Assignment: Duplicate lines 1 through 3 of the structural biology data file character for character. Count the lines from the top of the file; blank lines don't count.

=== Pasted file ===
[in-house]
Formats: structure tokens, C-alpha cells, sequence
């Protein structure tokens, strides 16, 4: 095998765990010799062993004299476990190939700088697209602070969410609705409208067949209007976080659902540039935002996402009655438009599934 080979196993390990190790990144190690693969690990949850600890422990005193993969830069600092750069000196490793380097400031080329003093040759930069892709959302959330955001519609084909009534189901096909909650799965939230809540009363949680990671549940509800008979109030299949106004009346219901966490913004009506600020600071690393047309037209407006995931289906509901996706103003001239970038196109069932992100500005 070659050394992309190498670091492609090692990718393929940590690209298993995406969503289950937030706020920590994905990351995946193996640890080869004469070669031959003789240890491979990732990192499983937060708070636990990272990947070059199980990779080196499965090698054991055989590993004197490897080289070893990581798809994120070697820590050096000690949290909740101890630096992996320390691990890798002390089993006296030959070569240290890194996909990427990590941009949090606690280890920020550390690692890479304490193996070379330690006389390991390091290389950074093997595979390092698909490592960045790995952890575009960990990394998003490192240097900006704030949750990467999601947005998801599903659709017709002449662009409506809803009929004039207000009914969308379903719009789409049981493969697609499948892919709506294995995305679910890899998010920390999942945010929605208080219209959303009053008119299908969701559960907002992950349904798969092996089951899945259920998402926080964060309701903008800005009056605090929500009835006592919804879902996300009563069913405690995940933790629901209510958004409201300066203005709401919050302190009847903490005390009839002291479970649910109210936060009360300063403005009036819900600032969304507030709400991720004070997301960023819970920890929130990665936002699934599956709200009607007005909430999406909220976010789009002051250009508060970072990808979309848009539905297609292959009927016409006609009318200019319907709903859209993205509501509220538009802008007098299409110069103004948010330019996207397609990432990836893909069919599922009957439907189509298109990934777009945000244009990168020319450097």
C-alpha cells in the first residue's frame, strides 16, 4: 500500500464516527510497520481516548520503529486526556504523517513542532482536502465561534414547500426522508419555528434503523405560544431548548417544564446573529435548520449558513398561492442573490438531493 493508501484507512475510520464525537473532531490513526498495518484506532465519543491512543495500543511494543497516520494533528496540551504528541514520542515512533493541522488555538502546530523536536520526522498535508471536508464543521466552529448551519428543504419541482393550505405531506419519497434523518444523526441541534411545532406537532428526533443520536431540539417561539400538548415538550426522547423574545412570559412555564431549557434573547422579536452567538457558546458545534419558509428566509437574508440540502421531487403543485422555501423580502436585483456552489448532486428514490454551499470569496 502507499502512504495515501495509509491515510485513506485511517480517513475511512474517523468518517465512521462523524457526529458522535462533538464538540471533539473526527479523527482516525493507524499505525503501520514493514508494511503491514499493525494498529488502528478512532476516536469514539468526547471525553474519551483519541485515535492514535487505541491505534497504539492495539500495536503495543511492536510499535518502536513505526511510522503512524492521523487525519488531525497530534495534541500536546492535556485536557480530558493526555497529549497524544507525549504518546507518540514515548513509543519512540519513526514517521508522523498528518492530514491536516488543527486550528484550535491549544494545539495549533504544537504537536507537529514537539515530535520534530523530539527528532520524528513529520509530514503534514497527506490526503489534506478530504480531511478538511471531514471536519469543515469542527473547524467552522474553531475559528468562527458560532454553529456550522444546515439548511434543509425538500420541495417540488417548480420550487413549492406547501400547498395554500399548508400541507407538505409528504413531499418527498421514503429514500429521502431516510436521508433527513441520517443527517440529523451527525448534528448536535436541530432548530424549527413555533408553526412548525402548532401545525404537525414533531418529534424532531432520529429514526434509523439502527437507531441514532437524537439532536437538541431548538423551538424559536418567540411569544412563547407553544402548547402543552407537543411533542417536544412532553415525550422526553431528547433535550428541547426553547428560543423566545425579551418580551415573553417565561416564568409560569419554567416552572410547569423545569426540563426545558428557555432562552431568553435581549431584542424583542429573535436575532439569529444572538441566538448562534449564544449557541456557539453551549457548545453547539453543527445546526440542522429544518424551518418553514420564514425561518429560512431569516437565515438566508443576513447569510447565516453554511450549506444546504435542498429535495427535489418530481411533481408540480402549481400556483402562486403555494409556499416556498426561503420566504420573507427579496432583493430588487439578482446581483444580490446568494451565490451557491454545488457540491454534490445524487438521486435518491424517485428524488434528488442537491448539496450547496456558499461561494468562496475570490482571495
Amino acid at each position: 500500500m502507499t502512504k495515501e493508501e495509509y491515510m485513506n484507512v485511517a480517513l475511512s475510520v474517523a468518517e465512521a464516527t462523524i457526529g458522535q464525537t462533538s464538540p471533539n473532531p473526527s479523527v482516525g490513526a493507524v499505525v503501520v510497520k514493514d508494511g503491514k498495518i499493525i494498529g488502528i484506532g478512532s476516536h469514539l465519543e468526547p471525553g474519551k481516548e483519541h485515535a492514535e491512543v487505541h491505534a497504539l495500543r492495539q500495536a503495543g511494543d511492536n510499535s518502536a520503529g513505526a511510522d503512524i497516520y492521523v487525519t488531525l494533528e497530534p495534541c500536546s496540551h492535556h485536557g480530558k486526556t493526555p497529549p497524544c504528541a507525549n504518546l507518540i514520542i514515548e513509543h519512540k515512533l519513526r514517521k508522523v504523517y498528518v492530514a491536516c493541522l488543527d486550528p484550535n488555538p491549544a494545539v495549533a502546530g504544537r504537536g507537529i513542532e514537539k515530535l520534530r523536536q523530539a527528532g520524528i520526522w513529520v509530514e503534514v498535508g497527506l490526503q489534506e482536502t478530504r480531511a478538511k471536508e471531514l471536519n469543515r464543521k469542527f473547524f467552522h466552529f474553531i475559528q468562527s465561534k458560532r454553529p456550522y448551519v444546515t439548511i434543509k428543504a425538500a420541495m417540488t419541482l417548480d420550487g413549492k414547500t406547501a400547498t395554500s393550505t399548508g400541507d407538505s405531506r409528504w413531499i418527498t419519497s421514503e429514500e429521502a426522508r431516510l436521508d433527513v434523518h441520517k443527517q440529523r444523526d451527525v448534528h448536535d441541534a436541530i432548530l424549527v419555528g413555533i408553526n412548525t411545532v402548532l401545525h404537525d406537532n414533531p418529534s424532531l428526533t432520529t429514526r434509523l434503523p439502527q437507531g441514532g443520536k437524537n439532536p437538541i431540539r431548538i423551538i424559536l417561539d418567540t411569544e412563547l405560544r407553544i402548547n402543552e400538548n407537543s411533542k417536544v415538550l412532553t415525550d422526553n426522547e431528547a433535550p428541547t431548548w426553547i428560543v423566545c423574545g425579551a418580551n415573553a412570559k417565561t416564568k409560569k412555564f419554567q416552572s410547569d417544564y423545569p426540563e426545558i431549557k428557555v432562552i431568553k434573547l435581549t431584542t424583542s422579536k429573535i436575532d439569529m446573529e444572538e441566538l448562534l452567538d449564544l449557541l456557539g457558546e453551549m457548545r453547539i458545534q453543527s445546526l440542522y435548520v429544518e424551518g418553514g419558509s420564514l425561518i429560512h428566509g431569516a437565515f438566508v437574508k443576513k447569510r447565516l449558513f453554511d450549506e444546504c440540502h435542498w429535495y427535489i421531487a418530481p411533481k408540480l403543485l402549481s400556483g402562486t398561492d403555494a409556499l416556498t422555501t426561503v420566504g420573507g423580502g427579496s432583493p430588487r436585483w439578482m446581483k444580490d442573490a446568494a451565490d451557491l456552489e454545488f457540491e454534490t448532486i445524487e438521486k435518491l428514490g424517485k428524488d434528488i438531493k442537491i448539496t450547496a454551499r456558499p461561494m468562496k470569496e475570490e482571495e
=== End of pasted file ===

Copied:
[in-house]
Formats: structure tokens, C-alpha cells, sequence
């Protein structure tokens, strides 16, 4: 095998765990010799062993004299476990190939700088697209602070969410609705409208067949209007976080659902540039935002996402009655438009599934 080979196993390990190790990144190690693969690990949850600890422990005193993969830069600092750069000196490793380097400031080329003093040759930069892709959302959330955001519609084909009534189901096909909650799965939230809540009363949680990671549940509800008979109030299949106004009346219901966490913004009506600020600071690393047309037209407006995931289906509901996706103003001239970038196109069932992100500005 070659050394992309190498670091492609090692990718393929940590690209298993995406969503289950937030706020920590994905990351995946193996640890080869004469070669031959003789240890491979990732990192499983937060708070636990990272990947070059199980990779080196499965090698054991055989590993004197490897080289070893990581798809994120070697820590050096000690949290909740101890630096992996320390691990890798002390089993006296030959070569240290890194996909990427990590941009949090606690280890920020550390690692890479304490193996070379330690006389390991390091290389950074093997595979390092698909490592960045790995952890575009960990990394998003490192240097900006704030949750990467999601947005998801599903659709017709002449662009409506809803009929004039207000009914969308379903719009789409049981493969697609499948892919709506294995995305679910890899998010920390999942945010929605208080219209959303009053008119299908969701559960907002992950349904798969092996089951899945259920998402926080964060309701903008800005009056605090929500009835006592919804879902996300009563069913405690995940933790629901209510958004409201300066203005709401919050302190009847903490005390009839002291479970649910109210936060009360300063403005009036819900600032969304507030709400991720004070997301960023819970920890929130990665936002699934599956709200009607007005909430999406909220976010789009002051250009508060970072990808979309848009539905297609292959009927016409006609009318200019319907709903859209993205509501509220538009802008007098299409110069103004948010330019996207397609990432990836893909069919599922009957439907189509298109990934777009945000244009990168020319450097």